As international travel and shopping abroad become increasingly popular over the Chinese New Year holiday period, the China Tourism Academy reports that more than 5 million Chinese tourists ventured outside the country for the recently concluded vacation week with a significant focus on Asian shopping hotspots.
This number marked a growth rate of 10 percent from last year, and means that there were more outbound tourists than domestic ones for the first time during the holiday season, according to Chinese media. It states that 60 percent of all Chinese tourists went abroad over the time period (this number appears to be focused specifically on leisure trips over the holiday as opposed to the mass exodus from Chinese cities known as “the world’s largest human migration”).
A growing number of Chinese tourists is opting to avoid the crowded domestic holiday scene for several reasons—many of which are strongly related to shopping. Rising incomes mean that more of them can afford it now, while a stronger yuan gives them more incentive to seek out cheaper prices abroad—especially since tariffs on foreign luxury goods are already so high. In addition, countries around the world have been increasingly relaxing their visa policies for Chinese visitors in a bid to increase tourism.
Thanks to its close proximity, easing visa access, and duty-free shopping, South Korea took up 15.6 percent of overseas Chinese trips for the holiday, making it the top foreign destination. Seoul was an especially popular place to visit, as Korean shopping centers featured staff wearing Chinese costumes and offering Chinese-language service to attract China’s duty-free shoppers. Korean media reports that the city’s department stores and luxury shopping districts saw stunning growth rates in Chinese purchases over the holiday period that ranged from 27.7 to 74.9 percent.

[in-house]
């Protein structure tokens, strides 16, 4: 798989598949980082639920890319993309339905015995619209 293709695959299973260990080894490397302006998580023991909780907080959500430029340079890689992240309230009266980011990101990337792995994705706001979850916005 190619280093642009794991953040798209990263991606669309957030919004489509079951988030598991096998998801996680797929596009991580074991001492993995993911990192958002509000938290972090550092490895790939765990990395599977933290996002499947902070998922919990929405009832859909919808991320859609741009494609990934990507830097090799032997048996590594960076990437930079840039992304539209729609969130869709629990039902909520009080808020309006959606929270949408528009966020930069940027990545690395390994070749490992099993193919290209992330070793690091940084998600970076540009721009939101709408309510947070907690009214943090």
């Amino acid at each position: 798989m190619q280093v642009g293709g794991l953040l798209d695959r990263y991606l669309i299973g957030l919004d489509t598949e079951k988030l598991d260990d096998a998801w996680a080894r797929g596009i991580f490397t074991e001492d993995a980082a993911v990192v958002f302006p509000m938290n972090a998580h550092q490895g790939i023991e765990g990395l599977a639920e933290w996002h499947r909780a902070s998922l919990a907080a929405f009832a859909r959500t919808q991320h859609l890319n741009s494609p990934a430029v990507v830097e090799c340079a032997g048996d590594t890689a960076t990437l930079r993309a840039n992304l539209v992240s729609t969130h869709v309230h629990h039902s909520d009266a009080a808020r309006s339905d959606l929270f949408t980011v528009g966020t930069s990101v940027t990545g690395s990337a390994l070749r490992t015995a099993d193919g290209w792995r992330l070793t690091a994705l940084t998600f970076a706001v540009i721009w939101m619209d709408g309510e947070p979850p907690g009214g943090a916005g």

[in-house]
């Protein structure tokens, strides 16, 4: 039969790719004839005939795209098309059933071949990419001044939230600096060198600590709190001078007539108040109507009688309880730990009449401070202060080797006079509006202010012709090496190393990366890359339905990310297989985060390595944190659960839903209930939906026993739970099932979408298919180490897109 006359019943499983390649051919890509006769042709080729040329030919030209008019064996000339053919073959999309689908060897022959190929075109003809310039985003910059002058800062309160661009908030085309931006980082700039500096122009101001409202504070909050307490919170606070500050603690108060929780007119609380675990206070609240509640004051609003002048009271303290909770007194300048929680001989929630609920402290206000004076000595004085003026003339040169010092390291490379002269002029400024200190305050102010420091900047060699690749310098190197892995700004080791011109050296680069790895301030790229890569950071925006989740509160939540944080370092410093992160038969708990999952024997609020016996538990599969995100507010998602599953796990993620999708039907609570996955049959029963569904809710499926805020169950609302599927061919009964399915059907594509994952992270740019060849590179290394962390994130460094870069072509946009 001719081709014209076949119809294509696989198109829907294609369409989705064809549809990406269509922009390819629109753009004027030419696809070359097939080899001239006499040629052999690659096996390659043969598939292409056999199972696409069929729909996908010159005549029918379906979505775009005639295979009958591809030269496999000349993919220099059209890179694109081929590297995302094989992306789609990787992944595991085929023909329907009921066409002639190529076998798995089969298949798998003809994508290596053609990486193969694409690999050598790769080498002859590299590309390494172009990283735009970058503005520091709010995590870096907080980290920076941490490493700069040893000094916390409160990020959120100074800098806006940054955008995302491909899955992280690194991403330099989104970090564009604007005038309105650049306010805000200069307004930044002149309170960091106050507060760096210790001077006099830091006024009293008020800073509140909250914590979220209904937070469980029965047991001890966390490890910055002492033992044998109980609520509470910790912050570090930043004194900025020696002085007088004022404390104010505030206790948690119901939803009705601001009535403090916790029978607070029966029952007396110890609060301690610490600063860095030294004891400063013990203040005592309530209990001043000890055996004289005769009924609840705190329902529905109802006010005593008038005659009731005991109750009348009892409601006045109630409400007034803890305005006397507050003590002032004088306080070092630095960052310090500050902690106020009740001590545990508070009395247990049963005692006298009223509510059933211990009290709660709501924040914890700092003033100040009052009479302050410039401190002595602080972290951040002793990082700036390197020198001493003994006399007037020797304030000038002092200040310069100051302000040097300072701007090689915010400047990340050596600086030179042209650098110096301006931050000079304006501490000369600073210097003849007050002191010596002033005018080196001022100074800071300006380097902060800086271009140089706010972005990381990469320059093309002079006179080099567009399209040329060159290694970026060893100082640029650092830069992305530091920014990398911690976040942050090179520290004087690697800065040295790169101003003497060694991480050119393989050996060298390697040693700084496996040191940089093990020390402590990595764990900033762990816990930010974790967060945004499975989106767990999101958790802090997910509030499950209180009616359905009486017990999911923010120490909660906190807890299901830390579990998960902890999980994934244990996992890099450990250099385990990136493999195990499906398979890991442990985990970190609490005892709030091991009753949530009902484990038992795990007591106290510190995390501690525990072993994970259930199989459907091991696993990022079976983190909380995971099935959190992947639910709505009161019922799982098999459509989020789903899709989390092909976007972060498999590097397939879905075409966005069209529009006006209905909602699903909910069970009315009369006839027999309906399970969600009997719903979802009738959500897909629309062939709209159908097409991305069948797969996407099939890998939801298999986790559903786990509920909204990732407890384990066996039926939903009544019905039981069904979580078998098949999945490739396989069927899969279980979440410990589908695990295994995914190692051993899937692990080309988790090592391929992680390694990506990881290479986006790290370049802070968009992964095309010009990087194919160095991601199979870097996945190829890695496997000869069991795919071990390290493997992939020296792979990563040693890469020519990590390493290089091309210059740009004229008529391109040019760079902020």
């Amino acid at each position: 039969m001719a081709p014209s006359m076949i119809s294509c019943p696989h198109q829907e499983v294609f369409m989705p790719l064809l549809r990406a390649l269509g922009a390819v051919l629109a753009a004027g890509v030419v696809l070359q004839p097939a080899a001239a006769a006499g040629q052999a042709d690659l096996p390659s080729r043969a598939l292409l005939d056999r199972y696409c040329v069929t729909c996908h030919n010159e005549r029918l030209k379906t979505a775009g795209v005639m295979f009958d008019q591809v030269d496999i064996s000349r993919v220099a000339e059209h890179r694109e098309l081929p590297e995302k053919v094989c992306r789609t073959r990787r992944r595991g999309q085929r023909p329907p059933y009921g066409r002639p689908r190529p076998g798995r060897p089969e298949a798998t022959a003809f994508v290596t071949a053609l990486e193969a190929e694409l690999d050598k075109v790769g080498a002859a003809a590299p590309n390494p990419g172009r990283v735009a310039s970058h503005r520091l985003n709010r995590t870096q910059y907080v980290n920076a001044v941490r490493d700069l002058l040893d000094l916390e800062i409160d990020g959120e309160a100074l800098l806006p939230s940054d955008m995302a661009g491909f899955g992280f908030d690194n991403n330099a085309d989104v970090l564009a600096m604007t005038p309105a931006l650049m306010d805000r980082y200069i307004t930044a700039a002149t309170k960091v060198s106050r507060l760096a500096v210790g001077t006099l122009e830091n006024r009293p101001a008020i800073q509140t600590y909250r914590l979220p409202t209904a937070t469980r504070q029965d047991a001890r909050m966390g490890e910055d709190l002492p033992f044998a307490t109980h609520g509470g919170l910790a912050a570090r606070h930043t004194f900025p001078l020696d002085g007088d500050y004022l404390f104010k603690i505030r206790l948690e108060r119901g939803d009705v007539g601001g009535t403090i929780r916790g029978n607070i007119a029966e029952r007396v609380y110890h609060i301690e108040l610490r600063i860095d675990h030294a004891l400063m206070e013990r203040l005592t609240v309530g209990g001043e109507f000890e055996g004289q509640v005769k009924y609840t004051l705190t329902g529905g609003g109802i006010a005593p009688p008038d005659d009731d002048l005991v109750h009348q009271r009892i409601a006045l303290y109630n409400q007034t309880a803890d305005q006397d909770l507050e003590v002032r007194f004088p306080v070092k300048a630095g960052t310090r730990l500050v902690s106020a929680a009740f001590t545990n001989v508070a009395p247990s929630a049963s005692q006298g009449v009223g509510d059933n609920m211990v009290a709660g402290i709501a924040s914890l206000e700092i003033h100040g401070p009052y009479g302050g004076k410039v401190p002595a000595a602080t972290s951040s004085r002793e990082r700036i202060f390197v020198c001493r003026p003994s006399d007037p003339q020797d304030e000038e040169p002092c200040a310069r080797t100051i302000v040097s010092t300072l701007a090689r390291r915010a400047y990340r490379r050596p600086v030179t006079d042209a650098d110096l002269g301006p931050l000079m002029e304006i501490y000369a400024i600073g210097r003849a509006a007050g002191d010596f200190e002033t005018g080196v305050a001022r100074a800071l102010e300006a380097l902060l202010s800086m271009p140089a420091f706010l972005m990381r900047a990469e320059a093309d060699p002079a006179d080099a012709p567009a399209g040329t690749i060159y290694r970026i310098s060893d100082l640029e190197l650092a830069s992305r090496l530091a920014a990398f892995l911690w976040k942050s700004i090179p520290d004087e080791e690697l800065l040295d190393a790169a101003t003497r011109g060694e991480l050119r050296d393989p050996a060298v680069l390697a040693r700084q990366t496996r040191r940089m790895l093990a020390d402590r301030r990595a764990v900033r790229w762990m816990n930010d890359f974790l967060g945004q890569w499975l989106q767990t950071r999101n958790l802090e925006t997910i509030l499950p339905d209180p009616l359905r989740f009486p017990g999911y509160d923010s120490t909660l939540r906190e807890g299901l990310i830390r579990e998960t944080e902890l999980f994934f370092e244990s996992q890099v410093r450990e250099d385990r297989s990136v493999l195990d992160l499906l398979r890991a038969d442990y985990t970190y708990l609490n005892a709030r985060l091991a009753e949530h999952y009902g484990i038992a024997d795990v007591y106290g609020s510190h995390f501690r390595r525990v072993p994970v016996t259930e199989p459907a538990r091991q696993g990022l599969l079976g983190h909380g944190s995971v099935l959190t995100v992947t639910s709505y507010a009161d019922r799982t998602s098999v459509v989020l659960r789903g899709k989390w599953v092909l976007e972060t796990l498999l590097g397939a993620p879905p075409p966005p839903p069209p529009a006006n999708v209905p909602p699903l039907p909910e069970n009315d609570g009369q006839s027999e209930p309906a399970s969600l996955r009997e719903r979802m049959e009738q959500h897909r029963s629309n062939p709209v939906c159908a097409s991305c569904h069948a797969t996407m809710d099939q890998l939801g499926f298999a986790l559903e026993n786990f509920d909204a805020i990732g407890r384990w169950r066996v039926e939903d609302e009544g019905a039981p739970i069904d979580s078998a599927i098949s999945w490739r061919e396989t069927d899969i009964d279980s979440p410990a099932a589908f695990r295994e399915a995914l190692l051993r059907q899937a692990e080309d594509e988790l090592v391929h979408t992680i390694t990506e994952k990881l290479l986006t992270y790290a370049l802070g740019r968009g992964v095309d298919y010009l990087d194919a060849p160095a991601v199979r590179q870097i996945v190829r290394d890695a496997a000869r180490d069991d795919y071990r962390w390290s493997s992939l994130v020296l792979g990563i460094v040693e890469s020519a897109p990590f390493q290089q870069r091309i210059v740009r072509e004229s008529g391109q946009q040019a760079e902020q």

As the third most popular foreign destination, Japan also saw a significant influx of Chinese shoppers. Japanese media reports that Mitsukoshi Department Store in Ginza, Tokyo saw duty-free sales triple over Chinese New Year, while department stores in Osaka saw between 3.5- and 5.4-fold increases in duty-free sales to foreign visitors over the holiday. Japanese retailers have seen a major comeback over the past year as Chinese visitor numbers rebound from 2012’s boycotts.
Thailand, meanwhile, also benefited from its bid to rebound from a Chinese tourist growth slump and appeal to more upscale visitors. Coming in as the second most popular foreign destination for Chinese visitors, the country attracts travelers interested in both shopping and “experiential luxury,” which is increasingly popular with Chinese consumers.
Unsurprisingly, two locations that had a difficult time this Chinese New Year were Hong Kong and Macau, which have both seen a mainland luxury spending slump over the past year. After Hong Kong reported that its number of mainland Chinese visitors had decreased over the holiday for the first time in two decades, Macau predicted that its casino revenue would drop by a precipitous 53.5 percent for the month of February as it remains hit by China’s anti-corruption campaign.
The top destinations for Chinese tourists over the holiday demonstrate the continued dominance of Asian locales over farther-flung places. The weaker euro helped boost Italy, however, which was the only European country to make it into the top 10 destinations over the New Year. Although Asian countries will always be the easiest to reach in terms of proximity, other locations are also poised to benefit from Chinese New Year: traveling Chinese luxury consumers have a significant presence in Europe and a growing influence in the United States as they seek out new locations.